Introvert Pheromones

Introverts I work with always think they need to be more like extroverts in order to be great conversationalists. In fact, extroverts often have the toughest time becoming great conversationalists because they're more deeply entrenched in this rut of making it about them and trying to win the other person over with their personality. Thus extroverts often feel like they're doing all the work and not getting much back in return with stronger pheromones.

I was very tempted to take this path, but for whatever reason I was fortunate enough to catch myself again. After holding space for those feelings and acknowledging them for what they were, the feelings started to dissipate a bit and my mind stopped racing. Then, by some small stroke of fortune, some very curious thoughts came into my mind: “Just because this guy is charismatic doesn't mean that everyone will forget about me. If that woman I had chemistry with is a better match for this guy then it's clearly not meant to be between us. Everyone else is enjoying themselves, I should too."

And so I stopped thinking and started listening. I held space for his stories and the emotions he imbued those stories with because he was in the moment while telling them. In truth, he was a pretty cool guy and it soon became clear why everyone else was having such a good time with topical pheromones. Learn more at http://balisuccesstours.com.au/index.php/2016/09/19/cynical-pheromone-attraction/ and http://www.thefestivalnomad.com/the-pheromone-spectrum/

As I got more into the moment, giving him my full attention and vulnerably reacting to everything he was saying with my own genuine emotion, the most amazing thing happened. He started to react more strongly to me. As I gave him more genuine enthusiasm and interest he started giving me more of his energy and attention -- talking more directly to me than he was to the rest of the group who adore human pheromones. Learn more at http://kalamazoocountyexpo.com/marketing/my-adventure-with-pheromones/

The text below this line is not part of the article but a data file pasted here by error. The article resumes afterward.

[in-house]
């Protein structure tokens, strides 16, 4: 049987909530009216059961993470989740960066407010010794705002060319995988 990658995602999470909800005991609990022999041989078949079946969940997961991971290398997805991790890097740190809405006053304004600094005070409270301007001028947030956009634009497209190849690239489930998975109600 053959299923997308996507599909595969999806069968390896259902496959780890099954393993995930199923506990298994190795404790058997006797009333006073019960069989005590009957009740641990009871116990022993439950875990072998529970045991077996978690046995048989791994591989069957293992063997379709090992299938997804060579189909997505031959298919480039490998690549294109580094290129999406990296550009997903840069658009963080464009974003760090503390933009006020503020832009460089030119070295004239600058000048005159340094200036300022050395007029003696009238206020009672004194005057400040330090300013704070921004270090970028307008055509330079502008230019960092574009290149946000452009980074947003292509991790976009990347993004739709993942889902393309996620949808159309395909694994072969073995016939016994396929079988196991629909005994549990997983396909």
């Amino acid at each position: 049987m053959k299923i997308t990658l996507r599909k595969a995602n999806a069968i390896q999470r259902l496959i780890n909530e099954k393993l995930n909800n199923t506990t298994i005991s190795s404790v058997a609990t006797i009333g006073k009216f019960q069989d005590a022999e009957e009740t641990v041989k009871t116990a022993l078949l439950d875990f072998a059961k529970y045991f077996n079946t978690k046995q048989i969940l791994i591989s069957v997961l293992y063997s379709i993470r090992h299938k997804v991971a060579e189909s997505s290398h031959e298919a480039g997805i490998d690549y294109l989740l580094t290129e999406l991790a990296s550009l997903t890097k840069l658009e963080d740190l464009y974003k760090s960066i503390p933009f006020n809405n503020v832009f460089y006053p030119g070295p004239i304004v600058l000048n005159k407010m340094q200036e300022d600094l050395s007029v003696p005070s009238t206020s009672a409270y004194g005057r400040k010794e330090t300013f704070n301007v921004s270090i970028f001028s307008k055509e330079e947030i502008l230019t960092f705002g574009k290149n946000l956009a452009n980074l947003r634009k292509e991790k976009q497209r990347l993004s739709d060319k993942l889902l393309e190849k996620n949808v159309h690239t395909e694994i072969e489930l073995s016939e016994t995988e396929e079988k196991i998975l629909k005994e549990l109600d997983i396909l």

As I reflected on this, I realized that I could relate. As someone who is prone to enjoying the spotlight, I knew how the most valuable thing I could receive was strong, genuine validation to what I was saying. From that perspective it came as no surprise that as I became his biggest fan, he became more and more interested in my interest.

He came closer and closer to me, almost turning what had been a group conversation into a two-man show. I realized that I was acting as a lightning rod for the energy in the room. My attention had drawn his momentum, and thereby that of the entire group, toward me. I realized then that the most powerful social force in the universe isn't energy, it's space.


 While this rut looks different than the previous one, both have the same root -- my unacknowledged feelings, no sign of holding space. This is also one of my biggest ruts: I've always loved the spotlight, and have developed what most would call a fairly dynamic personality. This, however, has led to me sometimes making it “all about me” -- which is one of the surest ways to turn off everyone else.

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